Some people also saw Tom’s article and were like eye roll, another article about OAbros, isn’t it funny they are all men?, hehe, haha, don’t forget your cootie shot. I don’t know what to tell these people, some people just want to see sexism in every corner of the universe. When people found out recent Nobel Laureate Donna Strickland was only an assistant professor they saw it as a glaring example of sexism. Turns out she just never applied to be a full professor. People even want to believe sexism extends even to the weather, a la himmicanes. Maybe these are the type of people that take Gender Studies seriously.
Wansink’s work has been sitting out in the open for anyone to look at. If a group of four women decided to take a look at it for no reason and without pay, I don’t think journalists would have covered pizzagate any differently. And it’s not like we even got much credit. In Cornell’s two public statements about Wansink neither mentioned us, only indirectly referring to us in a negative light, mentioning allegations “highly public in their nature”. The implication that Cornell would have done something without public pressure is a joke.
Speaking of Cornell, their decision to part ways with Wansink came as a surprise. Trying to get a university to turn on its own faculty is like getting a political party to turn on their Supreme Court nominee. I’d be lying if I said it wasn’t a little bit satisfying to see people criticize the tone of Tom’s article only to have them eat their words a week later. Cornell is keeping Wansink on their books for another year despite viewing his misconduct serious enough to stop him from doing any teaching or research while people doing honest research could never dream of getting a tenured position at Cornell.
Wansink had some pretty interesting comments following his resignation. He claims John Dyson said Cornell “found no fraud, no theft, no plagiarism, and no sexual misconduct”. No sexual misconduct? Umm…congratulations? That’s kind of setting a low bar for your faculty if your response is “hey, at least he didn’t harass anyone, amirite?”. Wansink himself has said “There was no fraud, no intentional misreporting, no plagiarism, or no misappropriation.”
Let’s say you’re a jewelry store owner and you are selling people fake diamonds. You would then be a fraud, right? You are misrepresenting your product. Okay, but let’s say you don’t know your diamonds are fake. You get them from this shady merchant for an amazing price and you don’t ask any questions. I’d still say you are a fraud since part of your job is to verify your merchandise.
From what we can tell, it seems Wansink’s data sets exist (or existed), but his descriptions of those data sets are complete fiction, which includes how they were collected and what they contain. So maybe he could honestly claim there was no fabrication, but I don’t know how you can say there was no fraud. In fact, JAMA recently explicitly stated that they have retracted articles “primarily because the original studies were found to involve fabrication or falsification of data”.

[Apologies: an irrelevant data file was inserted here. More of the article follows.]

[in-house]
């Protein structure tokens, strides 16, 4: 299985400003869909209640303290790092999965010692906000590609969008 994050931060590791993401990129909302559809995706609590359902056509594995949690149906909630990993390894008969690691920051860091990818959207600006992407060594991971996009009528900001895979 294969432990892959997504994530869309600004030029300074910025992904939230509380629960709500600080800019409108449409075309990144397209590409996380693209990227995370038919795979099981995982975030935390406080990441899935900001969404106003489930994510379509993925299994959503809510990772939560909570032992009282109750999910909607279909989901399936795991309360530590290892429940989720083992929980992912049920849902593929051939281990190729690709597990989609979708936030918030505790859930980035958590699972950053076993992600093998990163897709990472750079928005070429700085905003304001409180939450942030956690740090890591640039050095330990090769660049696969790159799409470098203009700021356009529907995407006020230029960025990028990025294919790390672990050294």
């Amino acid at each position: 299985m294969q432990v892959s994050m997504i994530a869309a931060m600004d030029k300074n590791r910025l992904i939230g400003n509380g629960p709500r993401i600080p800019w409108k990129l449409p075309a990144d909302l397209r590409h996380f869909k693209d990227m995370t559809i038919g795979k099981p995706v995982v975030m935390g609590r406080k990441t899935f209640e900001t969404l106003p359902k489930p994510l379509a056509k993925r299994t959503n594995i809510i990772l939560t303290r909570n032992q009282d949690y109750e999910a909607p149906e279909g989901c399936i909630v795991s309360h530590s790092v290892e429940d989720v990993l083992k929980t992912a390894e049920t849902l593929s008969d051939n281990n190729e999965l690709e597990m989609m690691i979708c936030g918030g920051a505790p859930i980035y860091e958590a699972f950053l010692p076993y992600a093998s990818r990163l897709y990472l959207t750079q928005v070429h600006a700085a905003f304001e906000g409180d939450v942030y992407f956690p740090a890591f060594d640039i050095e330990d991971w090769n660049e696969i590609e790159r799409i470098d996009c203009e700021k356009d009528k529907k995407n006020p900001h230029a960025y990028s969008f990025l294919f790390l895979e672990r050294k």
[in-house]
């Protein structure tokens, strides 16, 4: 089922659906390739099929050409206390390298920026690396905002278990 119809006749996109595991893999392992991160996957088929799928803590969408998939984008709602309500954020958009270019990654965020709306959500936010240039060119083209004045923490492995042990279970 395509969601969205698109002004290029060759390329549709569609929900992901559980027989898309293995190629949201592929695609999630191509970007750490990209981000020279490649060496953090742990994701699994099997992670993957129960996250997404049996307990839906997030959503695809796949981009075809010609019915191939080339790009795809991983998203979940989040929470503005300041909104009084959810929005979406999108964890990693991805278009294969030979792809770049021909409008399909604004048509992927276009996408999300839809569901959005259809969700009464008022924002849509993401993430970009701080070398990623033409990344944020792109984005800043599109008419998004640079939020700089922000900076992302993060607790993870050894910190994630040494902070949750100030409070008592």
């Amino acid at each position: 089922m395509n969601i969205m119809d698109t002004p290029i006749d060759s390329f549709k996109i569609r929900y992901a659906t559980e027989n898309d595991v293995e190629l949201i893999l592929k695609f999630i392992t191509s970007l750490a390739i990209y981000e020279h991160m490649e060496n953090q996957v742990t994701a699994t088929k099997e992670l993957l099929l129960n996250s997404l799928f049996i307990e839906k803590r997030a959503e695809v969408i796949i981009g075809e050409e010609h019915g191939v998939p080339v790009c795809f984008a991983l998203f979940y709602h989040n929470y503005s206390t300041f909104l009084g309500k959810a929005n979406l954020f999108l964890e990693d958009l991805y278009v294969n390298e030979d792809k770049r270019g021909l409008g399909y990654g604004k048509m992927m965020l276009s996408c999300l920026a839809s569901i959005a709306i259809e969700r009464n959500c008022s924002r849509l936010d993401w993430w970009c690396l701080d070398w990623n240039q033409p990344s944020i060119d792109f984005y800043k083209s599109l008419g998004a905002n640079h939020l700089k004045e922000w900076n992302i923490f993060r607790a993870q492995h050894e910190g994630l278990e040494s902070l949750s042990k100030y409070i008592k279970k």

His claim of no intentional misreporting stretches one’s credulity to its limit. As Nick Brown has documented, the lab seems to have known the studies were done with daycare children, yet were reported as elementary school children. And they somehow wrote a paper describing how carrots were carefully weighed when in reality some poor volunteer showed up at snack time and handed out some packets to kids taking naps, and then attributed mathematical impossibilities to food fights. Watching Wansink try to describe what happened in his papers is like watching Kavanaugh explain his yearbook quotes.
The no plagiarism is probably accurate, although he has a hefty dose of text recycling, which some people erroneously refer to as self-plagiarism.
I’m not sure about the misappropriation. I guess he’s referring to misappropriation of funds, but he’s published the same data twice in two superficially different papers. That seems like a misappropriation of some sorts.
When news of Wansink’s resignation broke, a lot of people celebrated on Twitter, which is understandable since justice is rarely achieved in academia (and you can make an argument that Wansink’s punishment should be far more severe), but since I was directly responsible for multiple people losing their jobs it was kind of bittersweet. In a way these people were just doing what they thought they needed to do to be successful, like lenders selling subprime mortgages. And if they came clean like Stapel maybe they could be sympathetic figures — “gangsta rap made me do it!” But these people are liars to the very end, so it’s hard to have sympathy.